Ed, sorry to hear you are having to go through a cystectomy. My thoughts and prayers are with you. It certainly has to be a nerve wracking time to have to deal with a major surgical procedure and quit smoking. At first, I had a pretend cigarette that offered me deep inhalation, gave me the correct breathing and a "kick" to the back of my throat. Some of you smokers and ex-smokers remember that need. E-Z QUIT is a smokeless cigarette substitute which contains no nicotine but fills your need to do something with your hands and mouth, and to inhale deeply. Other nicotine type aids like the patch the gum or the lozenges helped those who are addicted to nicotine but does not teach the proper relaxation breath to keep quit once the nicotine leaves the body. Here is the website for E-Z quit which is also part of quitsmoking.com . www.quitsmoking.com/ezquit/index.htm
Thanks for that info. I went to on oncologist yesterday who confirmed that I needed a cystectomy, and was worried how withdrawl would be while I was in the hospital. Your advice will help. Thanks.
Fyi, there is a website , google it at NCCN. Click on the apropriate type of cancer, type , grade, location, etc. It tells you the appropriate treatment. This is a site used by the top 26 cancer hospitals in the USA, and they meet monthly to update the most current treatments depending on the type/severity of your condition. I was pleased (?) to see that the treatment recommended was the same as what my oncologist and urologist recommended. The site was shown to me by an oncologist, and it it a "tree", which you may find easy or difficult to navigate, but is an excellent second opinion if you have your pathology reports.
I will remember your direction and share it with any friend when they are dealing with the withdrawl symptoms of smoking. I quit 19 January 1993, at that time I used the patch and it helped considerably, and the patches were part of a package that had amongst it's contents a form to write the day you intended to stop smoking and that's when I quit. I just recently came across that form in some papers I was going through, it was something I did not throw out. I had quit smoking once before for four years (1984-1988), and yet somehow I found myself smoking again. Thank goodness I finally tried the patch, actually it wasn't even because I wanted to for myself it was because my son was diagnosed with Asthma. I did it for him, but in the long run it was for myself as well.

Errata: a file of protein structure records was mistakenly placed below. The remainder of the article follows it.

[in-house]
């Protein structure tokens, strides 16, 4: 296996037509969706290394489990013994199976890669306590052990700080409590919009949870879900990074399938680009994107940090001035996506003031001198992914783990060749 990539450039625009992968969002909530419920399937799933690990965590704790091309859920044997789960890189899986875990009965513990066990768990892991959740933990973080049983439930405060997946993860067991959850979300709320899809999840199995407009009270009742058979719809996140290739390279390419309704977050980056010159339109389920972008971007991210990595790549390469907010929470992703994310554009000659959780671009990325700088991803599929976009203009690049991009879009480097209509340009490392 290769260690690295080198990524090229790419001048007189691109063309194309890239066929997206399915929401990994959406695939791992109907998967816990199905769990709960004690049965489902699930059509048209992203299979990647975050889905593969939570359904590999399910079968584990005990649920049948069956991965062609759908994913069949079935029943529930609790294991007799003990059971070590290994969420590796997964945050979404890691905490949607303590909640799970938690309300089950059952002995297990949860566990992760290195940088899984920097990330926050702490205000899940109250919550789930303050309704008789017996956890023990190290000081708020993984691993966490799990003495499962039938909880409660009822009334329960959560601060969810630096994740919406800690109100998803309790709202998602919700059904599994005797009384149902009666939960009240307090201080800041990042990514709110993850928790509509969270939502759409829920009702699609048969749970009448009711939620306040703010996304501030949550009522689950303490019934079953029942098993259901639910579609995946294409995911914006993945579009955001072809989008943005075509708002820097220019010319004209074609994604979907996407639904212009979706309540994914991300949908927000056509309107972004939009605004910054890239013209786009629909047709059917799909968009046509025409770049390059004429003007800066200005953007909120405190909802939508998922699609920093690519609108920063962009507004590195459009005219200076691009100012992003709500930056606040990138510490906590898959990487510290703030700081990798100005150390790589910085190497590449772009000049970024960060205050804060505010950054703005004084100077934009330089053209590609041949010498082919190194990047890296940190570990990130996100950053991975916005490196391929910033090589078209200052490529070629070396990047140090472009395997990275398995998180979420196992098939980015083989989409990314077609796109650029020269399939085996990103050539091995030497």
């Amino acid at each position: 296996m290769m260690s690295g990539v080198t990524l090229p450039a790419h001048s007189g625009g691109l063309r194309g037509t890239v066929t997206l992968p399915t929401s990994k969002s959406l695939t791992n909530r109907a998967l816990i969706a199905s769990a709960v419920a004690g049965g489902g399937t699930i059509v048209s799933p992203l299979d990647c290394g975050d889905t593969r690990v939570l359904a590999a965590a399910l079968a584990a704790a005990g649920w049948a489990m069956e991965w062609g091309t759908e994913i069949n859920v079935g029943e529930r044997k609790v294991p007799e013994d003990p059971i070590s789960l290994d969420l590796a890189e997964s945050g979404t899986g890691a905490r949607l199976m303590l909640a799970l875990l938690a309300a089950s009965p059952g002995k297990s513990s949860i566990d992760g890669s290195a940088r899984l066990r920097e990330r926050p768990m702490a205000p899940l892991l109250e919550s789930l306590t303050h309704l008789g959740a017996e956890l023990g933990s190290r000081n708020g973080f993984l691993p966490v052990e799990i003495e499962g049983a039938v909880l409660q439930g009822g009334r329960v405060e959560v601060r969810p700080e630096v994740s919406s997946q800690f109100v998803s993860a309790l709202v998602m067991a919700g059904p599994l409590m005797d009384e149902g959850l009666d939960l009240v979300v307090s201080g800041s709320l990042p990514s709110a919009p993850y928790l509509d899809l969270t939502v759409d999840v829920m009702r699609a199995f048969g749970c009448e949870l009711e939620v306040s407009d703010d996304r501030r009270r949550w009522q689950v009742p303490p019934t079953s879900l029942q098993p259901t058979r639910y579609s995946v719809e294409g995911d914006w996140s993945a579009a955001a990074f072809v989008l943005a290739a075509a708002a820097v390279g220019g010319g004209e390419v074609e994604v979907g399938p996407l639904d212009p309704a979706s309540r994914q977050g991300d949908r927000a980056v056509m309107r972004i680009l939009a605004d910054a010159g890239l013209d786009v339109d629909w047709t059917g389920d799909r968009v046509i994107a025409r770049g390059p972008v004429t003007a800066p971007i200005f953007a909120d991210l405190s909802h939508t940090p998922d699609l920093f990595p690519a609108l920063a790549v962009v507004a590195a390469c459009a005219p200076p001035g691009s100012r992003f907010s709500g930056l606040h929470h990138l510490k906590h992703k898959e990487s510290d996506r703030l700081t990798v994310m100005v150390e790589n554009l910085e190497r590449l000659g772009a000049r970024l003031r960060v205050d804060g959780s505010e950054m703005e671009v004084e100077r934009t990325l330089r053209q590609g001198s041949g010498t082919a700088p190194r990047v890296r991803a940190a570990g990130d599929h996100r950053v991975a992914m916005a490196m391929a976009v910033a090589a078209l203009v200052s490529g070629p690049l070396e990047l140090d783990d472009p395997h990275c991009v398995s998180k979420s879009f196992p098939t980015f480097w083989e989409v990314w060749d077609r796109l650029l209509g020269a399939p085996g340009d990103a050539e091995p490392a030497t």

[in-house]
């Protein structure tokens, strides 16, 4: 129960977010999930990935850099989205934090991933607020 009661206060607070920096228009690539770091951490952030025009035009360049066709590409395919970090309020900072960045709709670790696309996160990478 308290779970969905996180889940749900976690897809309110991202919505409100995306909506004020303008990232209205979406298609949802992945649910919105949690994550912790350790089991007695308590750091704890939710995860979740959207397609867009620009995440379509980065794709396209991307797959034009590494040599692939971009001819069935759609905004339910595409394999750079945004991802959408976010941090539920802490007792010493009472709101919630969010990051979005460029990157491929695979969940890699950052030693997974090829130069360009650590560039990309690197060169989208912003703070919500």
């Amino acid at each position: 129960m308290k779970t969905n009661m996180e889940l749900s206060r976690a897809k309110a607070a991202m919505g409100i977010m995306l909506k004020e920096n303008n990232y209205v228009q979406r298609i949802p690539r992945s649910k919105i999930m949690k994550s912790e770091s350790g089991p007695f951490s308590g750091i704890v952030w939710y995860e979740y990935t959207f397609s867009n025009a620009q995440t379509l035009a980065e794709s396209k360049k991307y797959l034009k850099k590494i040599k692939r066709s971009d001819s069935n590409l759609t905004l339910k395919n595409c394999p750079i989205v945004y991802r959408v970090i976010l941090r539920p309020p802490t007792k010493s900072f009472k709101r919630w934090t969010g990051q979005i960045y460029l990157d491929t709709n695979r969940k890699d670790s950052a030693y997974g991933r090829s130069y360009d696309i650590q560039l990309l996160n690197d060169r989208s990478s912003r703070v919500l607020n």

I really do like your information about deep breathing helping to releive the stress during smoking withdrawal, and even though I knew about it for stress relief I didn't think of it with regard to this type situation. Great information, and that's what we're doing here sharing "Great Information" with each other.
We go through much stress and tension when diagnosed and being treated for bladder cancer. We are further stressed with the advice to stop smoking as it was probably the cause of our bladder cancer. As a former smoker and facilitator for the American Lung Association's "Smokers Withdrawal Clinic", I have some information that may help in your desire/need to “kick the habit.“ Proper deep breathing is the key to withdrawal and being relaxed. Notice when you inhale a cigarette your stomach inflates (fills with air). When you exhale the stomach flattens. Many smokers, when not smoking, breathe just the opposite or take shallow breaths. You can master the proper breathing/relaxation technique by pretend smoking with your fingers or a straw. Try it before you light up. Another way to get the proper breath is to hum or sing. This type breathing is also taught in Yoga and Tai Chi. To this day, when I feel what I use to consider an urge to smoke, I concentrate on proper breathing and realize immediate release of tension.